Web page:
Read Around the World: Colombia
It’s April already so that must mean it is time to visit Colombia
Fun facts about Colombia from this website:
- Colombia is surrounded by five countries. On the north of it, the Caribbean Sea is found; Panama is on the northwest, Venezuela is on the east, Ecuador and Peru are on the south, the Pacific Ocean is on the west, and Brazil is on the southeast.
- Different studies and research have found out that humans settled in modern Colombia more than 20,000 years ago,
- Colombia forms part of the megadiverse countries’ list. This is because Colombia is not only rich in its culture, but it is also rich in its ethnicity, flora, fauna, and territory.
- Colombia is the second most biodiverse country in the world, and its territory goes from the Amazon rainforest, to severe highlands, to the Caribbean, to the Pacific Ocean, to some spectacular deserts, and to some volcanos.
- Colombia also likes to break records, so, they have the most endemic species of birds, of orchids, of amphibian species, and butterflies, in the world.
- It was also part of a bigger nation called La Gran Colombia. The Big Colombia was made up of other smaller countries such as Ecuador, Panama, some parts of Central America, the northwestern part of Brazil, parts of Peru, and Venezuela.
- Colombia is named after Christopher Columbus as a way of recognizing and remembering him.
I chose to visit Colombia via One Hundred Years of Solitude (an appropriate title for today’s world) by Gabriel Garcia Marquez. This was a 3 Star read for me.
While I love later examples of magical realism I was not in love with the “Daddy” of the genre. Don’t get me wrong I appreciated this book and the effort that must go in to finding an entirely new way to tell a story it was just that the story itself felt kind of flat.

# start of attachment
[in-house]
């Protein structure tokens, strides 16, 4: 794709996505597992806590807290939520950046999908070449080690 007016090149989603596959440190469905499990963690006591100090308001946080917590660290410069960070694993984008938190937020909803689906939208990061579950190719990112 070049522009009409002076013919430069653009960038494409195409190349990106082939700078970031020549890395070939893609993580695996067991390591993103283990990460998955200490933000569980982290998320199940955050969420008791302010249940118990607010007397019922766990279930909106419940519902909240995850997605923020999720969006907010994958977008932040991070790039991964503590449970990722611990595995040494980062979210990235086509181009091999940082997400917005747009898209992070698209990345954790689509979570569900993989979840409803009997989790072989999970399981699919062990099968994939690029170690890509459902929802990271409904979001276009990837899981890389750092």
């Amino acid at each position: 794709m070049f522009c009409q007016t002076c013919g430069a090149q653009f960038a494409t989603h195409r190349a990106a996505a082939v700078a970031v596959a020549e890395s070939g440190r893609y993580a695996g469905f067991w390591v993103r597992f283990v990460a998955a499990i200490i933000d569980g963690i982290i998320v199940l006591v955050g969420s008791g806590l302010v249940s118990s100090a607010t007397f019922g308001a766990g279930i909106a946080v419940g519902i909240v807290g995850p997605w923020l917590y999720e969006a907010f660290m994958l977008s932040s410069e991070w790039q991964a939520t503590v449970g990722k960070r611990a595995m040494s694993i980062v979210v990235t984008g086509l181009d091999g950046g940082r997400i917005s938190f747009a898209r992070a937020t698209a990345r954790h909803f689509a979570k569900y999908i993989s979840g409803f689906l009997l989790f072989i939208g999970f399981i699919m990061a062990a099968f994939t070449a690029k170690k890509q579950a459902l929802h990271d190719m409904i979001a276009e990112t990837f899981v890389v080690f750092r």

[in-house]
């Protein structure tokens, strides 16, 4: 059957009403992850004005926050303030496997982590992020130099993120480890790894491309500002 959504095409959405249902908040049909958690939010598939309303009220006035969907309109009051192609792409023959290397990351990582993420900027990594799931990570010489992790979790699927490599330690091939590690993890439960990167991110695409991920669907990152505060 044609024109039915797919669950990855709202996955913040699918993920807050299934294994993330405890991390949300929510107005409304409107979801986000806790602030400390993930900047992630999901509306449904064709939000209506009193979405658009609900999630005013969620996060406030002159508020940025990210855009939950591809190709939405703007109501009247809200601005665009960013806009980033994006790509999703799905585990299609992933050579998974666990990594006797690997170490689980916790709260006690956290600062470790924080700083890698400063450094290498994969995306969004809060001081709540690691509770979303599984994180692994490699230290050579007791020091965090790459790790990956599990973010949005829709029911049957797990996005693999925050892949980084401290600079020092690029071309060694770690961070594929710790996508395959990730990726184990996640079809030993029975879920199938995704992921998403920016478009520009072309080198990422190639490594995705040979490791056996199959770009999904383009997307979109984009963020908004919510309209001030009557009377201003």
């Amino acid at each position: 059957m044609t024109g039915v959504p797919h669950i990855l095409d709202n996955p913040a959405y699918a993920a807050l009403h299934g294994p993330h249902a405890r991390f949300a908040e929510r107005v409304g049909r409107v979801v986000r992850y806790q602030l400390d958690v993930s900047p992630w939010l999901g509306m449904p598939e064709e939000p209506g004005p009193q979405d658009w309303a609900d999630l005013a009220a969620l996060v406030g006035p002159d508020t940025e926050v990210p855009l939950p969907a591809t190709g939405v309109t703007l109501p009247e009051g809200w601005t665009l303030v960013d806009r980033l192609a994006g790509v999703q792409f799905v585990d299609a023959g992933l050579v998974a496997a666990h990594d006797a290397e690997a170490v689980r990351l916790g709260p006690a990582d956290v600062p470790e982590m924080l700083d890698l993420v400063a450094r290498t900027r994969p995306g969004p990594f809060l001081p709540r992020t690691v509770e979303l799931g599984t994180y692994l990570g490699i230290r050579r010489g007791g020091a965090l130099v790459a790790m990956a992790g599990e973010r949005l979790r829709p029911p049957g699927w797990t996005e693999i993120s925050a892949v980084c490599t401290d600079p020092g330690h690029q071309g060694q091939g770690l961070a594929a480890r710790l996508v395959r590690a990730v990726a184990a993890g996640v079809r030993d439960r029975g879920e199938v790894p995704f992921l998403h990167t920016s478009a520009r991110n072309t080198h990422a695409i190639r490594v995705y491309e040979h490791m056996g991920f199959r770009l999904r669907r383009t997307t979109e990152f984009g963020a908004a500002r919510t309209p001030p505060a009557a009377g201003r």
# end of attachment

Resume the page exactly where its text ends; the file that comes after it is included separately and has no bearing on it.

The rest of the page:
We follow several members of the same family over a time span that to my mind cannot be 100 years (too much social change, children growing up, civil war etc) from the founding of the village of Macondo until the death of the last founding member.
The family have a tradition that each new boy will either be given the name of Aureliano or Jose Arcadio or a form of these names. Each of the children will inherit some of the characteristics and memories of their ancestors and to the family these are easy to spot.
As their village grows and changes around them the principles of the founding fathers (that each man has access to the same as everyone else) begin to fall by the wayside. We see the family enlarge their own home, expand their lands, seek to govern and finally start unwinnable wars because they can.
As the story progresses we move backwards and forwards in time; we learn that the dead are never truly gone and that they can still influence the living; we see the destructive force of jealously and several instances of incestual behaviour but with a family tree as confused as this one that is not surprising.
As an alternative history of Colombia I enjoyed seeing how things would unfold and how real events would be explored within the magical realm of the narrative.
My favourite character was the gypsy Melquiades who initially brings the outside world to the village and who never truly leaves them even after he dies in a foreign country.
Other readers visited Colombia in the following ways:
TorieStoriesS from Litsy visited via Fruit of the Drunken Tree which she rated so/so.
Currey from Litsy used The Shape of the Ruins for her visit and rated this a pick. I had read this previously when it was on the Booker International Longlist in 2019 I also enjoyed it. Just for good measure she also read Senor Vivo and the Coca Lord which was another pick.
SprainedBrain from Litsy went with No One Writes to the Colonel another Pick and another book I have previously read and enjoyed.
Did you join us on our journey? If so let us know what you read and what you thought of it.
With only a few days left until May what are your plans for our trip to Chile?